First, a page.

Thursday, April 29, 2010

Anatoly Karpov

Anatoly Karpov is one of the great masters of chess. He was undisputed World Champion from 1975 to 1985 and again won the FIDE world championship from 1993 to 1999. In a long and illustrious career, he has won more than 160 tournament titles and had a peak ELO rating of 2780.

The 1994 Linares tournament with an average ELO rating of 2685 was the first Category-18 tournament ever held. Karpov played the best tournament chess of his life to win this tournament with a staggering 11 points out of 13 possible dominating the second placed Kasparov by a huge 2.5 points. His tournament performance at 2985 was the highest performance rating of any chess player in any tournament in all of chess history.
Karpov on
Wiki, ChessGames, Biography & Brief Profile
Below i give a game from the 4th Round of the historic Linares 1994 tournaments which is probably one of the greatest games played by Karpov.

White: Anatoly Karpov
Black: Veselin Topalov
1. d4 Nf6 2. c4 c5 3. Nf3 cxd4 4. Nxd4 e6 5. g3 Nc6 6. Bg2 Bc5 7. Nb3 Be7 8. Nc3 O-O 9. O-O d6 10. Bf4 Nh5 11. e3 Nxf4 12. exf4 Bd7 13. Qd2 Qb8 14. Rfe1 g6 15. h4 a6 16. h5 b5 17. hxg6 hxg6 18. Nc5 dxc5 19. Qxd7 Rc8 20. Rxe6 Ra7 21. Rxg6 fxg6 22. Qe6 Kg7 23. Bxc6 Rd8 24. cxb5 Bf6 25. Ne4 Bd4 26. bxa6 Qb6 27. Rd1 Qxa6 28. Rxd4 Rxd4 29. Qf6 Kg8 30. Qxg6 Kf8 31. Qe8 Kg7 32. Qe5 Kg8 33. Nf6 Kf7 34. Be8 Kf8 35. Qxc5 Qd6 36. Qxa7 Qxf6 37. Bh5 Rd2 38. b3 Rb2 39. Kg2 1-0

Mikhail Tal

Mikhail Tal (1936 – 1992) was one of the most brilliant tactical geniuses of chess. He became world champion by defeating Botvinnik in 1960. He had an aggressive, sacrificial playing style and was also a noted chess journalist and author.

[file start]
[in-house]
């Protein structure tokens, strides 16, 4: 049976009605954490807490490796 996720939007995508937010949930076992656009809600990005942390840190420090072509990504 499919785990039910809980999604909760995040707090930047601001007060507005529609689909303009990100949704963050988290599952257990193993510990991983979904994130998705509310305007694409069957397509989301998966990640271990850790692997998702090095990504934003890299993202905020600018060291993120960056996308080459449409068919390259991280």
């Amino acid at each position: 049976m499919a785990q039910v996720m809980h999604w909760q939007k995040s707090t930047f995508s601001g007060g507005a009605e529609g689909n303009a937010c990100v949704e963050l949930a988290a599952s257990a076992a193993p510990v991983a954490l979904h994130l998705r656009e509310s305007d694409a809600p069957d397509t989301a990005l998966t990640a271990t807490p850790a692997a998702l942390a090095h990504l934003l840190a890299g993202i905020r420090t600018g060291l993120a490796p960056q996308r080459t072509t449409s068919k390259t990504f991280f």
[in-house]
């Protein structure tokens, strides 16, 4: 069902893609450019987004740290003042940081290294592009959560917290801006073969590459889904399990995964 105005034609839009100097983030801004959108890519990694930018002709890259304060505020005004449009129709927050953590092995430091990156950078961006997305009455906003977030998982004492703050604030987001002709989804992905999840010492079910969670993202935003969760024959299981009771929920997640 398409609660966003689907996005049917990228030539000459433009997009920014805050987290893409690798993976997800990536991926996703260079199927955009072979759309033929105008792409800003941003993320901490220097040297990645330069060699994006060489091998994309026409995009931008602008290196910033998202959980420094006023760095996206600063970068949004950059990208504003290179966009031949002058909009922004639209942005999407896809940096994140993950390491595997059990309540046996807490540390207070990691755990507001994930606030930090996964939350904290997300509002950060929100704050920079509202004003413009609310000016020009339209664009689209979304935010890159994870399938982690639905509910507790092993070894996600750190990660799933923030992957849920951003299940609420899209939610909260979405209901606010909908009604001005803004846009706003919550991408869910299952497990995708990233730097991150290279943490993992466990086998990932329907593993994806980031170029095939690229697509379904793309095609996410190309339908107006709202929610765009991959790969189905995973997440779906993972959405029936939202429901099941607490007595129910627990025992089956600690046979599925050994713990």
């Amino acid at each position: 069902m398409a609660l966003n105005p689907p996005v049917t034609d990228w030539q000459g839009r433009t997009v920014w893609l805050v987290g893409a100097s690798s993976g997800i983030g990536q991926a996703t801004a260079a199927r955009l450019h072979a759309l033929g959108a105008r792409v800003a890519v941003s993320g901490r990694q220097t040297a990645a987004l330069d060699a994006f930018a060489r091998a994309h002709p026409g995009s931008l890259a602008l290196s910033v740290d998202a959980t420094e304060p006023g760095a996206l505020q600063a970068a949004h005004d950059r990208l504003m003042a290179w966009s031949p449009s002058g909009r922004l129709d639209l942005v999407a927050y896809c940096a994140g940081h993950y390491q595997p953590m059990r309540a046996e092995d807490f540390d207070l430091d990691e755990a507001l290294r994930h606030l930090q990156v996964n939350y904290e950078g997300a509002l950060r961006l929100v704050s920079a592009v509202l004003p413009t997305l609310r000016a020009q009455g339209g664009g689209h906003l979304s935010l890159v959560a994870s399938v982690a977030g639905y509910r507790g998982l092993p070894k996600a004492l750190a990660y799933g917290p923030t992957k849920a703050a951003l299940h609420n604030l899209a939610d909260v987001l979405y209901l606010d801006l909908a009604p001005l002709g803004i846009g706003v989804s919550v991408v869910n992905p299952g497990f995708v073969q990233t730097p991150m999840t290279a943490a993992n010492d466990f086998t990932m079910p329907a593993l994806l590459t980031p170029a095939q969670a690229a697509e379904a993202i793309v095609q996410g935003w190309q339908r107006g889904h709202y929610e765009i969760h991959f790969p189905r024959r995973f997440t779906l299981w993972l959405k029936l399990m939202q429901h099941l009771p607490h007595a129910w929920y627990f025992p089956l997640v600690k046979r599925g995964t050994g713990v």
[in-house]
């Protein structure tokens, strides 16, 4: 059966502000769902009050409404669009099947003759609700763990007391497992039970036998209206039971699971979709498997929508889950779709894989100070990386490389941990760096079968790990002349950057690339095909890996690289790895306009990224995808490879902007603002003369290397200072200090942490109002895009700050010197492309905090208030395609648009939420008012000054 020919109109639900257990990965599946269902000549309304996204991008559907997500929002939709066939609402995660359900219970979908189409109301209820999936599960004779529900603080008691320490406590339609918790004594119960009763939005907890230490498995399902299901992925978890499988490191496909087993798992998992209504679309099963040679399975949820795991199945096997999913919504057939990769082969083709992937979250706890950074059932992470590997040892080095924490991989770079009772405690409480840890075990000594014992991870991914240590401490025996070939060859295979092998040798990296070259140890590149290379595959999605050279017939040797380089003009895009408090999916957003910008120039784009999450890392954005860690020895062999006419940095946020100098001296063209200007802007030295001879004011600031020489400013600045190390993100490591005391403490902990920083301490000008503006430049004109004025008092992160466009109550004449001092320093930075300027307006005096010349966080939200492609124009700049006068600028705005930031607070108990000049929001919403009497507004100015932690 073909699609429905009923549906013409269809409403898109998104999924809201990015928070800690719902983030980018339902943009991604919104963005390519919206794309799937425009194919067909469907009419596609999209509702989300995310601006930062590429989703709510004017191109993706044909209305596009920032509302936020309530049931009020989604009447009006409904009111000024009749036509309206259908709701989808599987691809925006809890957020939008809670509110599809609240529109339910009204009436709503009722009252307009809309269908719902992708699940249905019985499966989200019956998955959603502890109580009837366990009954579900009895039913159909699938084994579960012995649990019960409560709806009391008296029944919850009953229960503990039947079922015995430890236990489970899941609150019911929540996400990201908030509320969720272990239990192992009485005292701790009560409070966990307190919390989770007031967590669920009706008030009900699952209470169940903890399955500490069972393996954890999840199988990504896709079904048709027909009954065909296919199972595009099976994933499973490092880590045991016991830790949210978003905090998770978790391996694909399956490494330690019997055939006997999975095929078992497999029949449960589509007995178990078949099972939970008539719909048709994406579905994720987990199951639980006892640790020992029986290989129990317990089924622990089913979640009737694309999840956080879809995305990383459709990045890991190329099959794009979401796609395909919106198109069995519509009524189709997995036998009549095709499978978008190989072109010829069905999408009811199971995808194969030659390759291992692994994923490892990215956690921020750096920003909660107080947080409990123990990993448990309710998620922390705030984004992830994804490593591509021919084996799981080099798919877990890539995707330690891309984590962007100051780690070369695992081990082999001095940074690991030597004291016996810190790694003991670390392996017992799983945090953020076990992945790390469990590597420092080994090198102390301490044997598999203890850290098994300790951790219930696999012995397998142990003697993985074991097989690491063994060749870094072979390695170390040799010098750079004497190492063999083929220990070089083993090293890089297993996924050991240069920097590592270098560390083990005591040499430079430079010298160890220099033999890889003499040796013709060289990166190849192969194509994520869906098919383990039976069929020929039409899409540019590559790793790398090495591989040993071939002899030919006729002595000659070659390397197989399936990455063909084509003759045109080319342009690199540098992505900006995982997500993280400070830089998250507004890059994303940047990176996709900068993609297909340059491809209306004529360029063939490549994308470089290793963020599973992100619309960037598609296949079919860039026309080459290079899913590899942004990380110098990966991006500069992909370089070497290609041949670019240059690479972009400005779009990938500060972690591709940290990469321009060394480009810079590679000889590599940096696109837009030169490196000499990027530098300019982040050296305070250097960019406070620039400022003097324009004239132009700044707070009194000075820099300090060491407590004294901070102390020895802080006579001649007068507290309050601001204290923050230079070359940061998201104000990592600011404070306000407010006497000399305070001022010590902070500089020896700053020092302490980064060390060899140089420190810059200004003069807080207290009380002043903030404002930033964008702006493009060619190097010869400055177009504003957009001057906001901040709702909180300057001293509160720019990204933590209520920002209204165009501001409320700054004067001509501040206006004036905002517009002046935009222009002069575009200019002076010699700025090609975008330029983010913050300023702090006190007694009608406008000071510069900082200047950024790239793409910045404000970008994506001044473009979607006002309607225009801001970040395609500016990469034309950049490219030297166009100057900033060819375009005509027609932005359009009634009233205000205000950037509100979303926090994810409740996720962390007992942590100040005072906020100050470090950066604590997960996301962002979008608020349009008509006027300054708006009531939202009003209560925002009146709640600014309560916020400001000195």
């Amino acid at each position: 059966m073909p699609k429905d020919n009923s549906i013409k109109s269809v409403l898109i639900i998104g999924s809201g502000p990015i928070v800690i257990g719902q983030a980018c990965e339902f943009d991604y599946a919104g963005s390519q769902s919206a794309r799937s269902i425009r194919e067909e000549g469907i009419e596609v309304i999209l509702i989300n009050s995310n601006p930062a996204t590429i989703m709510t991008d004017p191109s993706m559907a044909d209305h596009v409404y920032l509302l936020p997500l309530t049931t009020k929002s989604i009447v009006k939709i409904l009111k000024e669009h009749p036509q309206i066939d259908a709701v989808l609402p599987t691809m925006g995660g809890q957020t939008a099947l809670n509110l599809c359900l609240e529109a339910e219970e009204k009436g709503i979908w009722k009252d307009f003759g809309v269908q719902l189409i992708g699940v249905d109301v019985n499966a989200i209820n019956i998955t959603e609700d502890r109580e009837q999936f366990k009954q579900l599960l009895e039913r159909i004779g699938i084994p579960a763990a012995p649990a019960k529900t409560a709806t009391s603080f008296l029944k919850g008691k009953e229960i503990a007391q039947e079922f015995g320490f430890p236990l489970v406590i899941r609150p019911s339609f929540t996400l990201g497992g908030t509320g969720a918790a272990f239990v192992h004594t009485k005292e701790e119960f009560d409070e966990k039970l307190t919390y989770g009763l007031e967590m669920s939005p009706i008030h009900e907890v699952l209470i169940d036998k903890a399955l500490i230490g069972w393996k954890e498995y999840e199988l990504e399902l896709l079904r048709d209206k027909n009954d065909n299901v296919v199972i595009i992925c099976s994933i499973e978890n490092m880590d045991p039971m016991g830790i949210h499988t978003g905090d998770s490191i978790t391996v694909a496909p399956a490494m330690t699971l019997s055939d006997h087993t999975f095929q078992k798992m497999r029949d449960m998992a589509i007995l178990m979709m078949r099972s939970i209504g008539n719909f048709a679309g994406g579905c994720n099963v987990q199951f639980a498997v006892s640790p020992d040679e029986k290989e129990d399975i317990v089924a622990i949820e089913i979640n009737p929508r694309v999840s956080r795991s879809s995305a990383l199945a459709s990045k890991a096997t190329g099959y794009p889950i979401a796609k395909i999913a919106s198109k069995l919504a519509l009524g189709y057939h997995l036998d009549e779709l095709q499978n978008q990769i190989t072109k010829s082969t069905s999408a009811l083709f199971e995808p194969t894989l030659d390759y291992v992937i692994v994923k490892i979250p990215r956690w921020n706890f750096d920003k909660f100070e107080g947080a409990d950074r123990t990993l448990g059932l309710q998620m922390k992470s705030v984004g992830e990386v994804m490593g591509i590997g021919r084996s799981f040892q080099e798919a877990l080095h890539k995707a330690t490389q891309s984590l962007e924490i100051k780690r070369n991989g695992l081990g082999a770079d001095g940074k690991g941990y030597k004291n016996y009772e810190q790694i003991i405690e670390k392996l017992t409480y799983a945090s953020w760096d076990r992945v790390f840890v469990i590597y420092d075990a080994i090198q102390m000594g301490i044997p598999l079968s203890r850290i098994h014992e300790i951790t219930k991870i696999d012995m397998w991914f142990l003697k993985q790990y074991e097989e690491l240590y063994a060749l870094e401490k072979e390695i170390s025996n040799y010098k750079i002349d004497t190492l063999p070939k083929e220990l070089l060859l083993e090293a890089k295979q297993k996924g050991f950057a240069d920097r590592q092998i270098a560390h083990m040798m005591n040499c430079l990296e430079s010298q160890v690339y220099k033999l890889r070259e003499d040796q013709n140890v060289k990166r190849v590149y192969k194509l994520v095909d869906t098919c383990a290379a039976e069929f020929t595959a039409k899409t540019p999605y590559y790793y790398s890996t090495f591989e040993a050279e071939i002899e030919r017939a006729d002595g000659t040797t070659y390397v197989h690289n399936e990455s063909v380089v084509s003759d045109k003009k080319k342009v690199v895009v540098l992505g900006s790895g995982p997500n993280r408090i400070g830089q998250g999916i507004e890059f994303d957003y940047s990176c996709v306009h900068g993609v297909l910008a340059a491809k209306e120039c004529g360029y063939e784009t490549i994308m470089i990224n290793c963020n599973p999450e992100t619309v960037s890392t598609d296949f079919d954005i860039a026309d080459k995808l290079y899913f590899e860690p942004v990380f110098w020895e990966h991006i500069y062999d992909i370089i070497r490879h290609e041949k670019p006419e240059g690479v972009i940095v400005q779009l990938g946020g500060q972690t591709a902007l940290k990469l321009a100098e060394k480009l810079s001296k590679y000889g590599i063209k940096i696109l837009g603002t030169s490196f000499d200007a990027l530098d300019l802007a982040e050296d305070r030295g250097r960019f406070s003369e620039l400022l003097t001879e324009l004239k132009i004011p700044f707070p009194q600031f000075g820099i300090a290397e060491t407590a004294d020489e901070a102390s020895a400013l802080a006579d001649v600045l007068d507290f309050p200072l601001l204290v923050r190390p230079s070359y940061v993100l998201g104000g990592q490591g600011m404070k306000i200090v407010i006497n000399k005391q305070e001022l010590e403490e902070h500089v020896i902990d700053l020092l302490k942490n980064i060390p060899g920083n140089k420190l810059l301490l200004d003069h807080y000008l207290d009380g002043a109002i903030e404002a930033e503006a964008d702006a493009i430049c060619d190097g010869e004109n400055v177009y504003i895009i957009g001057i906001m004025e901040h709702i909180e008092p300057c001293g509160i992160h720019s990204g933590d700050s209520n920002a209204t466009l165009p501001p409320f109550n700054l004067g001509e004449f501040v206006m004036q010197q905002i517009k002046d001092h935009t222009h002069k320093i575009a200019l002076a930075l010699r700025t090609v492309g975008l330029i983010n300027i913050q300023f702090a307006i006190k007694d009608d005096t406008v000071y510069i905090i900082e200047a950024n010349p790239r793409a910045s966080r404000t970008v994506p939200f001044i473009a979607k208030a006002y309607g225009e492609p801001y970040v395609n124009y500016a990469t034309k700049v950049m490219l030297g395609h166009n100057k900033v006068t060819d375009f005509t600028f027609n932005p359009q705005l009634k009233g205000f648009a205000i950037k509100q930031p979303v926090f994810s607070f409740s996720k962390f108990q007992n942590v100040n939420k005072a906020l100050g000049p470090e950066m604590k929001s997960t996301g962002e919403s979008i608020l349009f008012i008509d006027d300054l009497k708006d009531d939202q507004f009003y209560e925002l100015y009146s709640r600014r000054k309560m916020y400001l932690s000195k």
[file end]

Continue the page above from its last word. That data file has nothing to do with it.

I give below one of the most brilliant games played by Tal. Don’t worry if you can’t understand the tactics behind the moves – just enjoy them !

White: Mikhail Tal
Black: Johann Hjartarson
Played at Reykjavik in the year 1987
1.e4 e5 2.Nf3 Nc6 3.Bb5 a6 4.Ba4 Nf6 5.0-0 Be7 6.Re1 b5 7.Bb3 0-0 8.c3 d6 9.h3 Na5 10.Bc2 c5 11.d4 Qc7 12.Nbd2 Bd7 13.Nf1 cxd4 14.cxd4 Rac8 15.Ne3 Nc6 16.d5 Nb4 17.Bb1 a5 18.a3 Na6 19.b4 g6 20.Bd2 axb4 21.axb4 Qb7 22.Bd3 Nc7 23.Nc2 Nh5 24.Be3 Ra8 25.Qd2 Rxa1 26.Nxa1 f5 27.Bh6 Ng7 28.Nb3 f4 29.Na5 Qb6 30.Rc1 Ra8 31.Qc2 Nce8 32.Qb3 Bf6 33.Nc6 Nh5 34.Qb2 Bg7 35.Bxg7 Kxg7 36.Rc5 Qa6 37.Rxb5 Nc7 38.Rb8 Qxd3 39.Ncxe5 Qd1+ 40.Kh2 Ra1 41.Ng4+ Kf7 42.Nh6+ Ke7 43.Ng8+ 1- 0

Tal on Wiki & ChessGames

A brief biography is here & here
Download 1526 games of Tal in PGN
Nice Video of Tal

Tal's famous win over Smyslov

The Turk